Friday, June 25, 2010

humming along

I winced and squinted one eye in pain. The high notes of a flute can pierce your eardrum, especially if they are played loudly, and my hand flew to the radio knob. Advertisements seem to be recorded at a higher volume I thought bitterly. I could no longer hear the voice speaking, just an indistinct drone like Charlie Brown's teacher. Something went sadly awry when the two soundtracks were mixed, I mused. I could still hear a distant flute and it made me think of the power of music in advertisements.
I once hummed a bra commercial for an entire summer and didn't realize it until I sat bemused before the television. I'm not sure how effective advertisements are anyway. I often remember the music or the laughter but couldn't name the product if I tried.
The ads of the first half of the century were "jingles." Words set to music seem to be recorded in a more permanent spot in our memory. Advertisements of today though, tell a little story. We may remember the story, but not necessarily the product.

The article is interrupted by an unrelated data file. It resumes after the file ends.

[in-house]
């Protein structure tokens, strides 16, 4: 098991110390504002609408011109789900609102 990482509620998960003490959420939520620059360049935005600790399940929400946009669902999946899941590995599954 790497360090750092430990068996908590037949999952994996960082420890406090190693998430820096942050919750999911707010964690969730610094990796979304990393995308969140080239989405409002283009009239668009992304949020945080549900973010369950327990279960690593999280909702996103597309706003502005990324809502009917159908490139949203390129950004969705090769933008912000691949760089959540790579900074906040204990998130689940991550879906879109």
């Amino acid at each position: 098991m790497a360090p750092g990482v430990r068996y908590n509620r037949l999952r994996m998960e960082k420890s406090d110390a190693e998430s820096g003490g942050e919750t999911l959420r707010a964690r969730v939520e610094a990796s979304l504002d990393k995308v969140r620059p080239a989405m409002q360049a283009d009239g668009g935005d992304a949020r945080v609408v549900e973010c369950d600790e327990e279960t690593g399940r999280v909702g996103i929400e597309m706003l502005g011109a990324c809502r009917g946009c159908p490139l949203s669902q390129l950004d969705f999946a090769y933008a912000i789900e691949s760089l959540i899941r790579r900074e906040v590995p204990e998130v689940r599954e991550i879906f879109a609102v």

Many years ago, there was an ad for perfume or shampoo that showed a woman oblivious to her own charm, gliding down the street with a serene expression while a handsome stranger, clearly smitten, pursued her with a bouquet snatched from a street vendor.
Life has a way of imitating art in such funny ways.
I had popped into Safeway to pick up a few things and fresh dill was on the list. A young clerk had helped me scour the produce area but to no avail. As I was leaving the store, I heard a voice behind me, some sort of distant commotion, and turned to see him running ( in slow motion) after me with a bouquet of fresh dill clutched (ardently), or triumphantly. "Well," I thought to myself, "that's the closest I'm going to get to having a stranger rush after me with a bouquet."
Too bad it was dill.

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